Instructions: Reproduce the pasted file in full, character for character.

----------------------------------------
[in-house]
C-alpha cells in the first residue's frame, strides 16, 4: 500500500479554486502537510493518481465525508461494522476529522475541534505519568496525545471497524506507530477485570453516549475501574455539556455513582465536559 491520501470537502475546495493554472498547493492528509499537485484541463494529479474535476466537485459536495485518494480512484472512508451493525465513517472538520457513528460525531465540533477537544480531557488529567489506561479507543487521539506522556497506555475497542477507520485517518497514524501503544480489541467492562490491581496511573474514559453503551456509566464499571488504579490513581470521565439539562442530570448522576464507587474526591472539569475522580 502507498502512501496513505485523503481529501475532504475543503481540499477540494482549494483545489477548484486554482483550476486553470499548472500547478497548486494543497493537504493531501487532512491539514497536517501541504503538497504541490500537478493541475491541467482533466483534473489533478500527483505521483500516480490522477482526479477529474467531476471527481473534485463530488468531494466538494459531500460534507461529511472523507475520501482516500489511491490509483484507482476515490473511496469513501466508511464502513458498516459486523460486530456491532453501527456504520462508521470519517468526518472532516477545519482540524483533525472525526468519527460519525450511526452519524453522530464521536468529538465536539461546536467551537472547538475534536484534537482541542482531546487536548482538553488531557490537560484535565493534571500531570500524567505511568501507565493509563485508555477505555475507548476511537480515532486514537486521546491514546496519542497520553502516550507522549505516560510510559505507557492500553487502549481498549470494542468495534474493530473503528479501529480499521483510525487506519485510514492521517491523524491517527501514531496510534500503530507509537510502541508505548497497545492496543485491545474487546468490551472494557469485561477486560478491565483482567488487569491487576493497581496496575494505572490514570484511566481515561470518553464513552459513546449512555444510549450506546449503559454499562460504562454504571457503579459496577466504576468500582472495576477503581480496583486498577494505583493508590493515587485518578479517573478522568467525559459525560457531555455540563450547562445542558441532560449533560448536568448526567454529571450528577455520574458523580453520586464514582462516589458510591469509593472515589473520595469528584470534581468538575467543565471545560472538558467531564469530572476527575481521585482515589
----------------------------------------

[in-house]
C-alpha cells in the first residue's frame, strides 16, 4: 500500500479554486502537510493518481465525508461494522476529522475541534505519568496525545471497524506507530477485570453516549475501574455539556455513582465536559 491520501470537502475546495493554472498547493492528509499537485484541463494529479474535476466537485459536495485518494480512484472512508451493525465513517472538520457513528460525531465540533477537544480531557488529567489506561479507543487521539506522556497506555475497542477507520485517518497514524501503544480489541467492562490491581496511573474514559453503551456509566464499571488504579490513581470521565439539562442530570448522576464507587474526591472539569475522580 502507498502512501496513505485523503481529501475532504475543503481540499477540494482549494483545489477548484486554482483550476486553470499548472500547478497548486494543497493537504493531501487532512491539514497536517501541504503538497504541490500537478493541475491541467482533466483534473489533478500527483505521483500516480490522477482526479477529474467531476471527481473534485463530488468531494466538494459531500460534507461529511472523507475520501482516500489511491490509483484507482476515490473511496469513501466508511464502513458498516459486523460486530456491532453501527456504520462508521470519517468526518472532516477545519482540524483533525472525526468519527460519525450511526452519524453522530464521536468529538465536539461546536467551537472547538475534536484534537482541542482531546487536548482538553488531557490537560484535565493534571500531570500524567505511568501507565493509563485508555477505555475507548476511537480515532486514537486521546491514546496519542497520553502516550507522549505516560510510559505507557492500553487502549481498549470494542468495534474493530473503528479501529480499521483510525487506519485510514492521517491523524491517527501514531496510534500503530507509537510502541508505548497497545492496543485491545474487546468490551472494557469485561477486560478491565483482567488487569491487576493497581496496575494505572490514570484511566481515561470518553464513552459513546449512555444510549450506546449503559454499562460504562454504571457503579459496577466504576468500582472495576477503581480496583486498577494505583493508590493515587485518578479517573478522568467525559459525560457531555455540563450547562445542558441532560449533560448536568448526567454529571450528577455520574458523580453520586464514582462516589458510591469509593472515589473520595469528584470534581468538575467543565471545560472538558467531564469530572476527575481521585482515589